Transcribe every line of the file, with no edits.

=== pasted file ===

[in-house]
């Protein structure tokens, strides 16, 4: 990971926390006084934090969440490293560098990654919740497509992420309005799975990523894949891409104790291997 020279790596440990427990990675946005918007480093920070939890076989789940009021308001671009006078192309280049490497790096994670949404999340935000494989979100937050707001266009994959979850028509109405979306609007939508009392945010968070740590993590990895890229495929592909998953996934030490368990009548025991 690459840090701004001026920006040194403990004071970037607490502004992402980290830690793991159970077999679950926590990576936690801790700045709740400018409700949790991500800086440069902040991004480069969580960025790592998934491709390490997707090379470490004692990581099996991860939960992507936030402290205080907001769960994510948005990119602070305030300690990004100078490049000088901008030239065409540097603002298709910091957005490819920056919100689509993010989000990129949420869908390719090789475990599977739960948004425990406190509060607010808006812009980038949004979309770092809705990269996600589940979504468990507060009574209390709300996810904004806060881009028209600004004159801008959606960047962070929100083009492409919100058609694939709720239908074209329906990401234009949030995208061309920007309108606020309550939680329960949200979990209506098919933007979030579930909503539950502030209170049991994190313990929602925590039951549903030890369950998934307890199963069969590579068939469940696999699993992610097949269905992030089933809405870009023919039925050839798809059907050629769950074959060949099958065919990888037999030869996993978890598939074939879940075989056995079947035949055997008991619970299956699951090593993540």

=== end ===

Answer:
[in-house]
């Protein structure tokens, strides 16, 4: 990971926390006084934090969440490293560098990654919740497509992420309005799975990523894949891409104790291997 020279790596440990427990990675946005918007480093920070939890076989789940009021308001671009006078192309280049490497790096994670949404999340935000494989979100937050707001266009994959979850028509109405979306609007939508009392945010968070740590993590990895890229495929592909998953996934030490368990009548025991 690459840090701004001026920006040194403990004071970037607490502004992402980290830690793991159970077999679950926590990576936690801790700045709740400018409700949790991500800086440069902040991004480069969580960025790592998934491709390490997707090379470490004692990581099996991860939960992507936030402290205080907001769960994510948005990119602070305030300690990004100078490049000088901008030239065409540097603002298709910091957005490819920056919100689509993010989000990129949420869908390719090789475990599977739960948004425990406190509060607010808006812009980038949004979309770092809705990269996600589940979504468990507060009574209390709300996810904004806060881009028209600004004159801008959606960047962070929100083009492409919100058609694939709720239908074209329906990401234009949030995208061309920007309108606020309550939680329960949200979990209506098919933007979030579930909503539950502030209170049991994190313990929602925590039951549903030890369950998934307890199963069969590579068939469940696999699993992610097949269905992030089933809405870009023919039925050839798809059907050629769950074959060949099958065919990888037999030869996993978890598939074939879940075989056995079947035949055997008991619970299956699951090593993540």